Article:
“Only the Europeans, of all the peoples of this Earth, truly understood the first revelation. Without access to the second revelation, we interpreted the first as best we could. Intuitively grasping that we are made in the image of God, we created gods in our image. Our mythology is all to the glory of God. Our innate and inextricable reverence for the natural world is an expression of our unique intuition that it is the natural world, more than anything else, that reveals to us the face of God.” 

I’d submit that that mythology is not to the glory of God but is utter and damnable idolatry. And to say “Our innate and inextricable reverence for the natural world is an expression of our unique intuition that it is the natural world, more than anything else, that reveals to us the face of God” – what? In heaven there will be no tears, pain, suffering and death and right now in the natural world that is all around us. If Jesus Christ, as the God-Man, is seen as the “pinnacle of the  natural world” according to his human nature I’ll agree with you, but otherwise, how is this not a completely false statement? Again, it appears to me that you are operating as if there were some point in human history that God could have been understood, and, it seems, worshipped rightly (though not completely), without words from God, a message from God, to create faith. Again, Psalm 19 might give us the “words of the stars” but that is all law and no promise, and so right worship could never have taken place. Communication, explanation, revelation, was necessary (Chemnitz is all over this by the way). As it stands, you, in effect, appear to be intent on making the Europeans morally superior when the focus, insofar as we are Christians, should be this: all of us are in blind and groping darkness without a word from God revealing Christ breaking through… That is true salvation.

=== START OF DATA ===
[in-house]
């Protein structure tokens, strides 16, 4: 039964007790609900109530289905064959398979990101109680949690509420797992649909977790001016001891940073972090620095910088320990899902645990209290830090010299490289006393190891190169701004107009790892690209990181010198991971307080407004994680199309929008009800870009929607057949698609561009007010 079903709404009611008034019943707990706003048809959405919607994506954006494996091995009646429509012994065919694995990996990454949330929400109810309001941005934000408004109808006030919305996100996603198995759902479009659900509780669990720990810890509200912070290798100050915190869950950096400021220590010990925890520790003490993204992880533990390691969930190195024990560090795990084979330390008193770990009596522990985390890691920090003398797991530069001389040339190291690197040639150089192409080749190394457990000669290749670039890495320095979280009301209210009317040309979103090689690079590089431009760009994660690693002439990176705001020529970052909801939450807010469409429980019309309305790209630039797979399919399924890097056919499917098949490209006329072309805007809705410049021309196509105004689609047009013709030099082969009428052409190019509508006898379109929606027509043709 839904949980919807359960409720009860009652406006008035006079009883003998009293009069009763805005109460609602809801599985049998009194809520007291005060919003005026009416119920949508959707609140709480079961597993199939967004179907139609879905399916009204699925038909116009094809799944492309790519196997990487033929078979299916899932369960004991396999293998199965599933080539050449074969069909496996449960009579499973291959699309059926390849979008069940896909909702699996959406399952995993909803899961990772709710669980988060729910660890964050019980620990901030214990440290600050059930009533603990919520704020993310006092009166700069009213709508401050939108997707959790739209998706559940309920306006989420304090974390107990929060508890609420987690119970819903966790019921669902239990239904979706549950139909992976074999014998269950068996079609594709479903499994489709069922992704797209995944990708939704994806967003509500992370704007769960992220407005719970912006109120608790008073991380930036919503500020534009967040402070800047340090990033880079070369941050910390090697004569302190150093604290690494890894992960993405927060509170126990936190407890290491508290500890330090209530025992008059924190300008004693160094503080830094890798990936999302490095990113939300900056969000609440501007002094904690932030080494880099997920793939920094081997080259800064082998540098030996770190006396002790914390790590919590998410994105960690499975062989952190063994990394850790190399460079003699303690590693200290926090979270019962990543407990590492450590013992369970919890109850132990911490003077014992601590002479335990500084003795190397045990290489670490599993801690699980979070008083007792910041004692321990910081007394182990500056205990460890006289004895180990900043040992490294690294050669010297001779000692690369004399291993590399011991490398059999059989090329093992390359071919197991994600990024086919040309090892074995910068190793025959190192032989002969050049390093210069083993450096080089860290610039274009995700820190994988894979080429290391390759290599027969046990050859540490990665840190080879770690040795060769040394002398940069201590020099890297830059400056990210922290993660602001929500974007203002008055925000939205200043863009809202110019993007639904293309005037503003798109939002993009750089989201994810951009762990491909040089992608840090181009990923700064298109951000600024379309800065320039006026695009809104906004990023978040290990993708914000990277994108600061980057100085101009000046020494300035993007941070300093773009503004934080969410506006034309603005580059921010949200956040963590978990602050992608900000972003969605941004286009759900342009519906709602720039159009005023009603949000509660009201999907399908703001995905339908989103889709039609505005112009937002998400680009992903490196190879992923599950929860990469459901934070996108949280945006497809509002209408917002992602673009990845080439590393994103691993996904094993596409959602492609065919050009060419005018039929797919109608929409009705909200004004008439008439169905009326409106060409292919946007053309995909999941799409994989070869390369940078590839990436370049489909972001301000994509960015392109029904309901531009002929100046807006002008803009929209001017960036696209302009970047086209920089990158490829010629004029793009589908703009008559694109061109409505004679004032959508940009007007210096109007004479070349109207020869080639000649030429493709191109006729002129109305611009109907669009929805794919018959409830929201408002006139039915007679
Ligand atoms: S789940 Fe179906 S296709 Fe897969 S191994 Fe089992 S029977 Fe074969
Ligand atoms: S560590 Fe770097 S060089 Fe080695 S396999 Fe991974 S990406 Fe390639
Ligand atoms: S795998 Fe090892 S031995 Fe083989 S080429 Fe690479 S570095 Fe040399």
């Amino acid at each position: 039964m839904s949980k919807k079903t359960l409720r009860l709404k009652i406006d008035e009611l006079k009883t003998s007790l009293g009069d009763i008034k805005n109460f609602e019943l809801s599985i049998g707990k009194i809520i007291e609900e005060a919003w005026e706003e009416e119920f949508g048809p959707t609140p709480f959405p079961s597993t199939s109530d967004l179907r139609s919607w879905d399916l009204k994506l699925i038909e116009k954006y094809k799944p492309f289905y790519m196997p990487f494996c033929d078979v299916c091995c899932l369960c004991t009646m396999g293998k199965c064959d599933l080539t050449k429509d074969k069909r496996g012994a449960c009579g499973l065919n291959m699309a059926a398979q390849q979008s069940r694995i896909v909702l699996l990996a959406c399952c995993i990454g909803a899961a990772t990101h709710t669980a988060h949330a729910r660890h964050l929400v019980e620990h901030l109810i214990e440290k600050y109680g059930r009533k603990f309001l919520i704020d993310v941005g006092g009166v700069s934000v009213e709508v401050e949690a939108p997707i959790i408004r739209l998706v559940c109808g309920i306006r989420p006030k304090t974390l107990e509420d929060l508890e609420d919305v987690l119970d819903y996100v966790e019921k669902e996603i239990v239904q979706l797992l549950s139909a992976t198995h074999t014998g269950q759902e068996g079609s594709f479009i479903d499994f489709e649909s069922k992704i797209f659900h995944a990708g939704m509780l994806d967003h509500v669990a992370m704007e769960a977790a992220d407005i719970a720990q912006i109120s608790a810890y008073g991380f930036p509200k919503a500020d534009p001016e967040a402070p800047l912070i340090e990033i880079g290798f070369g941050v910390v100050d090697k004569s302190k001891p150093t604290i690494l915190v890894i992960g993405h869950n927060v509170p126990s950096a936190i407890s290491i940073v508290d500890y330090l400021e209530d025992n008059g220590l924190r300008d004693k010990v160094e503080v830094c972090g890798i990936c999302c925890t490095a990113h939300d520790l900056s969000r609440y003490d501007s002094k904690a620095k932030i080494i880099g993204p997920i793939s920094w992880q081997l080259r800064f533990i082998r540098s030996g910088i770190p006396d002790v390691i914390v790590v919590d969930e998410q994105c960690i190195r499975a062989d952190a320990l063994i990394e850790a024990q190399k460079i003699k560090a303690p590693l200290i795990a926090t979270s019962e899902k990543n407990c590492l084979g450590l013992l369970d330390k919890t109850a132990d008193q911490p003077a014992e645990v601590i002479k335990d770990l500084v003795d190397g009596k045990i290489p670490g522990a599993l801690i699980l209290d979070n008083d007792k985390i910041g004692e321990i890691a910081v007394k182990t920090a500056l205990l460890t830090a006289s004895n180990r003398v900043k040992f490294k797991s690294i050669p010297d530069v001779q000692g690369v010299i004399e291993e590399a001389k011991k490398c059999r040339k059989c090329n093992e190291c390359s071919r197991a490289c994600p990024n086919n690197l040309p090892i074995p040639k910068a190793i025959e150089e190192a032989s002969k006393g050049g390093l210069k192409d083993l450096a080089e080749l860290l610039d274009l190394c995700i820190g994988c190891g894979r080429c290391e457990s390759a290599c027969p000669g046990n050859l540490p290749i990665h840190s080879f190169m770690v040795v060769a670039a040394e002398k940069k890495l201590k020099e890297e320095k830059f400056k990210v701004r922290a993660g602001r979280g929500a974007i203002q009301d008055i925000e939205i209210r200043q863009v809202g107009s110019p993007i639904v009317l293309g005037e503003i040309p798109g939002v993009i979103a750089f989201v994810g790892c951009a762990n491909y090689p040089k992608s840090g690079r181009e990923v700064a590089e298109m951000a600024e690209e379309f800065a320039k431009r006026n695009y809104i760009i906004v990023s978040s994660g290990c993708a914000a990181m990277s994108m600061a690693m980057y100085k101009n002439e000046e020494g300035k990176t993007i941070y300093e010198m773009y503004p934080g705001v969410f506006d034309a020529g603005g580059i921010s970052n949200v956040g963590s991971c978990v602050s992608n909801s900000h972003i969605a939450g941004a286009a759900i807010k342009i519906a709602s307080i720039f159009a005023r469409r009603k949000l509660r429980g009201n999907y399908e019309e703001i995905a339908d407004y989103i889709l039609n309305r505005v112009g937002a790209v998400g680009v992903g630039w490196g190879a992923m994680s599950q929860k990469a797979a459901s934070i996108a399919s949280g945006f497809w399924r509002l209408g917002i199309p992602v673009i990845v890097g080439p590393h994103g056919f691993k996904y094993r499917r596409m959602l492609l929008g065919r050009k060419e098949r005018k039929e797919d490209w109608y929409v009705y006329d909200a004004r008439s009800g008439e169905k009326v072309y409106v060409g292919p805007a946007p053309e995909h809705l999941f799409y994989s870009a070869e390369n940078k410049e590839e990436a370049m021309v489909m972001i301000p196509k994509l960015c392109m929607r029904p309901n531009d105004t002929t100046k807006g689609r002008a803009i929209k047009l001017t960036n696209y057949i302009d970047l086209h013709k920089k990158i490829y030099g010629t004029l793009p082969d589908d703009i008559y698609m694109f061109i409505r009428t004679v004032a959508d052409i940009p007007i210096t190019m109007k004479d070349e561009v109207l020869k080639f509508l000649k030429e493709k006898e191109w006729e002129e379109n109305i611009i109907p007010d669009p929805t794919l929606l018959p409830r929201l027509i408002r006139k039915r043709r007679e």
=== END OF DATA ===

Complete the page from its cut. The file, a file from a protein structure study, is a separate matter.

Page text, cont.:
“To gaze upon the vastness of the sea, to lose oneself in the depths of a forest, to stand in awe of the stars on the night of the winter solstice, or to stand before a tree that was ancient when Christ walked the Earth is to come closer to God than any scholar who locks himself away from the natural world to drown himself in words. God’s Word reveals to us His plan, but it is Nature that reveals to us His truth. Our ancestors were not misguided in their reverence for and even their worship of Nature, for the God of the Bible is Nature’s God and Nature is His first and greatest work.”

We need the Word, the Logos. Again, when you say that “Our ancestors were not misguided in their reverence for and even their worship of Nature, for the God of the Bible is Nature’s God and Nature is His first and greatest work….” how is to not embrace paganism? Yes, the natural world should promote worship of the Divine Mind responsible (in both senses, as originator and sustainer) of it all, and in whom we live and move and have our being… Man is created to worship and indeed will worship the creation because it is so impressive – at least after they look up from their smartphones. Nevertheless, this is ultimately what we call idolatry, per Romans 1. Man has turned away from God, turned away from the messages passed down from his ancestors, or distorted the messages (again the damaged flood accounts)… And, as the O.T. makes quite clear, there is darkness, “Europe” not excluded (nor prophesied about, I note)…

“When Christianity arrived upon European soil, it was only the second of God’s revelations, little more than words on a page and stories relayed by men.”

The power of God for salvation for all who believe. Comes in weakness to those who “are not”.

“It was European thought, European philosophy that gave flesh to the bones. Even as we raised great cathedrals into the sky, we also constructed the theological underpinnings of the faith.”